Vivian Fu Wants to Tell a Different Story
The artist on resisting labels, exploring intimacy, and the effectiveness of using a "dumb" approach.
Vivian Fu started taking photos of her everyday life—a trip to the grocery store, adventures with her friends, intimate photos with her boyfriend—and sharing them online in the early 2010s when the practice felt new. She used the camera as a tool (“an excuse to engage,” as she puts it) to deepen ordinary moments, push them further, and then relive them again as they traveled through online spaces. Now, with all of our new experiences filtered through the same platforms, the camera plays a different role. For artists like Fu, the internet’s evolution toward sameness can be jarring—but it can also be an opportunity for reinvention, especially for someone who wants to tell a different story.
You can now mint Vivian's special-edition piece, Self Portrait with Joey, Los Angeles, January 2021, exclusively on Gemma.
In a recent conversation, Gemma co-founder Lindsay Howard spoke with Fu about challenging other people’s assumptions, romanticizing her life, and playing with objective truths to convey something unique and different.
Lindsay Howard: Is it true that you don't consider yourself an artist or a photographer?
Vivian Fu: My interest with photography has always been about wanting to take pictures of my life. Growing up, we would go on family vacations and my dad would take happy, smiling photos of us—even when we were hating the trip. As I got older, I wanted to be the one to take the photos and to use them to reflect the way that I see and think about an experience.
I feel weird about labels like “artist” and “photographer” because they’re so limiting. It’s like when you go to a party and say, “I’m a photographer,” or “I work in tech,” then people automatically make assumptions about who you are and what you’re like; but you’re so much more than an archetype. It’s especially squirrely because my work is about myself, and I don't want people to reflect those assumptions about who I am onto my pictures.
When I first started showing my photography, I got some press with clickbait titles like, “Vivian Fu is here to change the way you see Asian women!” While I am thinking about and reacting to concepts related to my Asian-American identity, it’s weird to have that at the forefront whenever someone mentions my work. I’m not consciously thinking, “I'm really sticking it to western power dynamics whenever I take a picture of me and my boyfriend!" I am just living and sharing my experience.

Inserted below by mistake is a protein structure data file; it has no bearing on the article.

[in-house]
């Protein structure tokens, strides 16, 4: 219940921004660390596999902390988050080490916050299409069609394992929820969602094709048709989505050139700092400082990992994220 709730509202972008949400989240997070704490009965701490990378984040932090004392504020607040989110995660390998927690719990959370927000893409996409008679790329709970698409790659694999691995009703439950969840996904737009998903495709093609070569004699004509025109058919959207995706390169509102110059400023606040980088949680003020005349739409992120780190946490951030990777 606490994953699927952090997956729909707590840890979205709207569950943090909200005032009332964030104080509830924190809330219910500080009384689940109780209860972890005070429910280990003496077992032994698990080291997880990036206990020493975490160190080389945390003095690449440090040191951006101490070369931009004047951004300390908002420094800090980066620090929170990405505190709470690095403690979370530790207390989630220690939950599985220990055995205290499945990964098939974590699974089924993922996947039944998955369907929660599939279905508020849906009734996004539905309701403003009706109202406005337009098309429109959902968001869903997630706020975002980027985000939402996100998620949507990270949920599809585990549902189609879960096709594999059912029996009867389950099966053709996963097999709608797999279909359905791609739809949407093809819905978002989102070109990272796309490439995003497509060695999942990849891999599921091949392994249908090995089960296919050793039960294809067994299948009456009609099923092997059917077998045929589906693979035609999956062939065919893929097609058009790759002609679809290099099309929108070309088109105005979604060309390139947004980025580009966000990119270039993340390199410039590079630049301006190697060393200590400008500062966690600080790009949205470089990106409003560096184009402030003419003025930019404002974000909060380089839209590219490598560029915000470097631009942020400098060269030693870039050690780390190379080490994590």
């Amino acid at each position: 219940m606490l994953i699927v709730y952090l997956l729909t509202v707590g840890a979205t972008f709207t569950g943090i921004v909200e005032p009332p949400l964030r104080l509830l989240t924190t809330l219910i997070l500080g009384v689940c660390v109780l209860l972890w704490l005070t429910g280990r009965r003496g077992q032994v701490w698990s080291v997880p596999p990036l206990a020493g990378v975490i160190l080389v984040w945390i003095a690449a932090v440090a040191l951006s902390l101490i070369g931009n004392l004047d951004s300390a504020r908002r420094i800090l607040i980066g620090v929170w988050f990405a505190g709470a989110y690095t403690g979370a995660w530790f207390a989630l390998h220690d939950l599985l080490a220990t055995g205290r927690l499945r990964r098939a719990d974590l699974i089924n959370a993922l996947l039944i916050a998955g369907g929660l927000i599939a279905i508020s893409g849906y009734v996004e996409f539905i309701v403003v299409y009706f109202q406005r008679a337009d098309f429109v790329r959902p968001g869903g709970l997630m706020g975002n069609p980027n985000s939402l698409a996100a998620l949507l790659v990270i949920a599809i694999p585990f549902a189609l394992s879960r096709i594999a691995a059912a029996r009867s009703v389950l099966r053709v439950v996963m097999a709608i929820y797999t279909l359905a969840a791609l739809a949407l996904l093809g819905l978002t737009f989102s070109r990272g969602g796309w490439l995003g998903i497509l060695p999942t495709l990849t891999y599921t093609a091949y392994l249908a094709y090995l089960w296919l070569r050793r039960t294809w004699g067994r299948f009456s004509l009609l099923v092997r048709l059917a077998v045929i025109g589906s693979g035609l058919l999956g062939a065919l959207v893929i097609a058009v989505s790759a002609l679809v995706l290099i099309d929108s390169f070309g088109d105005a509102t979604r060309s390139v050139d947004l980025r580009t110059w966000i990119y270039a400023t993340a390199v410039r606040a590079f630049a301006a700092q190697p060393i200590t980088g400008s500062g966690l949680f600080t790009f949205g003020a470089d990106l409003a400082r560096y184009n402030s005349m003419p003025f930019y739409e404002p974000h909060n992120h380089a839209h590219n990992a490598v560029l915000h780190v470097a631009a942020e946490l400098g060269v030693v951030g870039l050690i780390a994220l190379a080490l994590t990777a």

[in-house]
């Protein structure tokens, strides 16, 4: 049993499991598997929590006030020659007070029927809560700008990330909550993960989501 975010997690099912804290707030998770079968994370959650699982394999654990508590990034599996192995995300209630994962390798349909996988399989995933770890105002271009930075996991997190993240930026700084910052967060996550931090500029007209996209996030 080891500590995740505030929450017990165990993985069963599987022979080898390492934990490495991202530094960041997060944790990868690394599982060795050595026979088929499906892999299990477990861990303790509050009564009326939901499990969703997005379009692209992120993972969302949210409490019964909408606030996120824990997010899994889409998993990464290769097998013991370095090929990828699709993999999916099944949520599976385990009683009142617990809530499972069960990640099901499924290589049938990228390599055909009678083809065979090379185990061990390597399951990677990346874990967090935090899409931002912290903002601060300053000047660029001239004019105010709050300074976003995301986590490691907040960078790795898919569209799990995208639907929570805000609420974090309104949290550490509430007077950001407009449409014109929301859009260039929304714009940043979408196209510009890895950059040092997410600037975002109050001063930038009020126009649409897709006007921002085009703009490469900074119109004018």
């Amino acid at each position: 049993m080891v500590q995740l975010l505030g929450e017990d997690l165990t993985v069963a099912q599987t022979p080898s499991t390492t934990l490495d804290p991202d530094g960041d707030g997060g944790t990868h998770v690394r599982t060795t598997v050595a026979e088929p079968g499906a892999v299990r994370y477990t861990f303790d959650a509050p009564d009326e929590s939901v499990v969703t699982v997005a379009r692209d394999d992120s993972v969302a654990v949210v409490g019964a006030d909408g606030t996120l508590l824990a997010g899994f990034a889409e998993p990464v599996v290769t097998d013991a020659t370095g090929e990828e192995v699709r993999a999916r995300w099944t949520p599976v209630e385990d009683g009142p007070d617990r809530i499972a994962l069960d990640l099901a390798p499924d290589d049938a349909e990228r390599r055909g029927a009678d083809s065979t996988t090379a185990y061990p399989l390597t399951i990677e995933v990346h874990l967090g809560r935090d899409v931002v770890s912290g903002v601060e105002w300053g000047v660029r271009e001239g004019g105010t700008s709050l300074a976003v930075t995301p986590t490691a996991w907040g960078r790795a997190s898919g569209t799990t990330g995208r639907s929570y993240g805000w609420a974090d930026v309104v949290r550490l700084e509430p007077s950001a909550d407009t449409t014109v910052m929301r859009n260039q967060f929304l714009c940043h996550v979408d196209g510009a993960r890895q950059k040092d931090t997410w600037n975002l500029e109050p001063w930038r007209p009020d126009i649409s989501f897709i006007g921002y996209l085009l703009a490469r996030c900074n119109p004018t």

What draws you to photography as a medium?
I don’t know if I would consider photography my primary medium, actually. Back when I took a lot more photos, I was living the life that I wanted to live and also a life that I wanted to photograph. In a way, I was performing for the camera; the camera became an excuse or reason that I was allowed to go and do these things. But now that I think about it, the "art" was actually the way that I was living my life.
My relationship to photography has changed so much over time because what felt new back then—documenting my everyday life—is how many of us experience reality now. Being online is to take a picture and post it. We’re all living out a reality TV show about ourselves and broadcasting it for our audiences, who are also following along within the context of the reality show about their lives. I don't take pictures with the intention of sharing them anymore. Now, it’s more about taking pictures for myself and keeping them to myself.
It sounds like your earlier work was about living, creating, and then sharing images online. Now, it’s more about living, creating, and then having a sense of privacy. What caused the shift?
Maybe because now that everybody's doing it, I don’t want to do it anymore. I'm like, "I was doing it before you guys thought it was cool." But yeah, part of me does want to share photos online again.
Photography is so different now, because people are living their lives in such a specific way. They’re taking pictures in a really specific way. The internet feels so fake and performative, even when we’re trying to come across as authentic. For example, if someone were to go on a trip to Joshua Tree, they wouldn’t be able to post anything new. We know what those pictures look like already, because we’ve seen it enacted so many times on Instagram. It loses the feeling of being a unique, authentic experience because we've been trained by the internet to document our lives in such a specific way.